SOUTH AFRICA-Gavin Hudson has resigned as CEO of Southern Africa’s biggest sugar group Tongaat Hulett effective February 28 adding another blow to the company’s business rescue plan.

His resignation follows the second postponement of the publication of the sugar company’s business rescue plan by a month according to the group’s business rescue practitioners (BRPs).

Tongaat Hulett has been in existence for more than 130-year-old. The company’s shares crashed in the wake of the SA’s second-biggest accounting scandal after Steinhoff.

Before that, the company is reported to have been battling with a crippling debt pile threatening the group’s survival.

Hudson, a former SABMiller executive, was appointed on 1 February 2019 to spearhead a turnaround of the group, a mandate which included a comprehensive review of its finances.

According to the company, Hudson was also to strategize on reducing the debt burden by R6.5 billion (US$381M) and turning around governance and operational processes.

Unfortunately, these turnaround efforts were hampered by Covid-19, civil unrest, and floods in KwaZulu-Natal and the company started business rescue proceedings in October 2022.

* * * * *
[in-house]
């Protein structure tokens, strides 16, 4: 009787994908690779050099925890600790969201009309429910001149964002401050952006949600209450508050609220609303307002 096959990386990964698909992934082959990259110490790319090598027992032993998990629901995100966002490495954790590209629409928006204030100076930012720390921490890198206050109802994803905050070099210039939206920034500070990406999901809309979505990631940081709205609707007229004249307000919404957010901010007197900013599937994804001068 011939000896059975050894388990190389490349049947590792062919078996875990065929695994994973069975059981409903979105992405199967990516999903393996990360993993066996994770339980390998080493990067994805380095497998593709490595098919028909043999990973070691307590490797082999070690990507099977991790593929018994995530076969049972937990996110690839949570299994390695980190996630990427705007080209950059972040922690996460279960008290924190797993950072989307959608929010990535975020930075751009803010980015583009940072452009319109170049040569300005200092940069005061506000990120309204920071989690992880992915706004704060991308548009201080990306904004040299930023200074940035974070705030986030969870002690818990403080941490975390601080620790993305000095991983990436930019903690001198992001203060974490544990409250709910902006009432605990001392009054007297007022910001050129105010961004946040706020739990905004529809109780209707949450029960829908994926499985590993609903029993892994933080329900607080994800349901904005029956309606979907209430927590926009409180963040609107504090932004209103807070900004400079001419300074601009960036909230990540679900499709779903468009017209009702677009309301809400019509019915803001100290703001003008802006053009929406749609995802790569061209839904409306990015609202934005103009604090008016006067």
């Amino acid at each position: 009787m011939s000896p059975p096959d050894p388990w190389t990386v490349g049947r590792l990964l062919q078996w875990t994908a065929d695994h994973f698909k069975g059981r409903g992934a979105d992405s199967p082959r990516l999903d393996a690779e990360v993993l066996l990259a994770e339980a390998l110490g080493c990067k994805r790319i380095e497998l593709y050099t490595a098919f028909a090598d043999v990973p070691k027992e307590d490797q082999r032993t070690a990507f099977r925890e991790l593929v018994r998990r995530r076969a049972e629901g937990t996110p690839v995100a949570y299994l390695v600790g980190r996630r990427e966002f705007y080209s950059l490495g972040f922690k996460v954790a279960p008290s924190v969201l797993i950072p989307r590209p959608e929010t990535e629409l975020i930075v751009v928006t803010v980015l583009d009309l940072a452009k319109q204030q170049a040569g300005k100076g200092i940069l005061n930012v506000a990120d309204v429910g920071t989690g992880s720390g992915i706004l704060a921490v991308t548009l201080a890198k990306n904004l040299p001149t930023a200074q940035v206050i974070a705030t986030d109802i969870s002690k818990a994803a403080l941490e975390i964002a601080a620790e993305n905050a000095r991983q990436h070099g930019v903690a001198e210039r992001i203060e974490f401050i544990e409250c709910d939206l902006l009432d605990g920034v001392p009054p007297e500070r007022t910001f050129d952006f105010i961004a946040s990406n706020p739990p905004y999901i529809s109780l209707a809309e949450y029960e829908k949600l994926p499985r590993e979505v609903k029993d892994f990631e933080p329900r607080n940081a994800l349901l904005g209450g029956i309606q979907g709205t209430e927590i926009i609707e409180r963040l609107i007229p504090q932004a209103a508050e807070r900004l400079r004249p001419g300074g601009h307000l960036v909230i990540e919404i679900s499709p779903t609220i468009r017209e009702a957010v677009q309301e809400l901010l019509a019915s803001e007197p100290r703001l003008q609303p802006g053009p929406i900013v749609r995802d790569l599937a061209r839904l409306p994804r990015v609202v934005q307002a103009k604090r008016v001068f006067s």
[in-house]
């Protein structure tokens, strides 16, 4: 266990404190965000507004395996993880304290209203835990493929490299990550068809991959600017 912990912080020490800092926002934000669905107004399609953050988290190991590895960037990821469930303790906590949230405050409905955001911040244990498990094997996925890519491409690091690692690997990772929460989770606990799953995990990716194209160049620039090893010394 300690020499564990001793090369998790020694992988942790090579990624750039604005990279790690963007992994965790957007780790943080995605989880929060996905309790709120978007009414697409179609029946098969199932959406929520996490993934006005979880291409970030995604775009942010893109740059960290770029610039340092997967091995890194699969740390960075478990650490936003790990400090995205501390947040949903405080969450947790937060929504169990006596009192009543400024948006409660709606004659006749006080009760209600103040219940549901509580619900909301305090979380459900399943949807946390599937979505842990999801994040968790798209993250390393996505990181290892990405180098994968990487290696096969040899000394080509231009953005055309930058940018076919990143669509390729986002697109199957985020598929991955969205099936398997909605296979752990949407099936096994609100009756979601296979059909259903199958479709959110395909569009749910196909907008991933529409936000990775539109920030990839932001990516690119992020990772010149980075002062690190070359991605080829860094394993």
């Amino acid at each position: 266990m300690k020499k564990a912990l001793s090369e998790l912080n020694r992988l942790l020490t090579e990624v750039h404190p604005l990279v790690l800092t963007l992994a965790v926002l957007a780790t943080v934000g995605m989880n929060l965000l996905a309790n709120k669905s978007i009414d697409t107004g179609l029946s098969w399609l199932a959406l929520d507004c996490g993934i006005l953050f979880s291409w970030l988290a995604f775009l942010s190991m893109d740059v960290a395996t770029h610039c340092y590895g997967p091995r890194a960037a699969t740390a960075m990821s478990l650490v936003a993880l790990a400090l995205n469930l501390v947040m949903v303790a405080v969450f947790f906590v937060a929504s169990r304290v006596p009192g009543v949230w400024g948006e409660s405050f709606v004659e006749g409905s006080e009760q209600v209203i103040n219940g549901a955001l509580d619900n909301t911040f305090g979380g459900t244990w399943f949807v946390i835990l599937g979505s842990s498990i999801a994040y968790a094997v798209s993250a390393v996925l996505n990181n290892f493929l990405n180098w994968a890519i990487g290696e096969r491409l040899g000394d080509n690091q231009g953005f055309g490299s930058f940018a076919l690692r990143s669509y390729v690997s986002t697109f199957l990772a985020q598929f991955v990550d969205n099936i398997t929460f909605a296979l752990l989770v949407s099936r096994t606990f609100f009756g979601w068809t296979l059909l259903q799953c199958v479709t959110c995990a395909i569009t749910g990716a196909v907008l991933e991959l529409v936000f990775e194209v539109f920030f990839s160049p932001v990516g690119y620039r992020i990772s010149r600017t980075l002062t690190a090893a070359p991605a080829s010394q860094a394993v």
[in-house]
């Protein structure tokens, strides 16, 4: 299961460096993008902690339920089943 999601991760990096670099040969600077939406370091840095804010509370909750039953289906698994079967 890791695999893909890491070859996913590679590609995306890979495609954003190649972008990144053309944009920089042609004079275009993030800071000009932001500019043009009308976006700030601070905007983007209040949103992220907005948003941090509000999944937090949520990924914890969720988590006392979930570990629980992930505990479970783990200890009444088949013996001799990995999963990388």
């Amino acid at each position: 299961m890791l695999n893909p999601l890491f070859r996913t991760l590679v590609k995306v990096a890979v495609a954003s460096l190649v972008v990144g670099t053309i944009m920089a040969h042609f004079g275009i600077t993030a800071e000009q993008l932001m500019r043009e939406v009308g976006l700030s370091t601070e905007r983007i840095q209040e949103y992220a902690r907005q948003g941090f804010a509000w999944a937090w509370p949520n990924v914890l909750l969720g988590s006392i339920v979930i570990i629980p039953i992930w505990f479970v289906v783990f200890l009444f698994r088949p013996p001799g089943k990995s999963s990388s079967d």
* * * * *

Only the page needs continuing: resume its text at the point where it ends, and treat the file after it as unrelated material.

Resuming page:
An anticipated business rescue plan has however not been forthcoming with executives seeking extensions to their deadline.

The firm’s BRPs said in a statement that the recent postponement came amid efforts to secure post-commencement financing for the company, meeting with affected groups, as well as investigating the affairs of the company, “which are very complex”.

The business rescue plan report was supposed to be published within 25 days of commencing rescue operations as per the Companies Act.

However, in mid-November, the delivery date was postponed to January 31 with the approval of most of the creditors.

Further, on the eve of the supposed report, the BRPs said that creditors had voted in favor of an extension of the date to publish the business rescue plan to February 28, 2023.

As the company struggles to remain afloat, charges have been laid against some of the former executives, and proceedings are expected to resume in 2023, with a pre-trial conference scheduled for 17 February.

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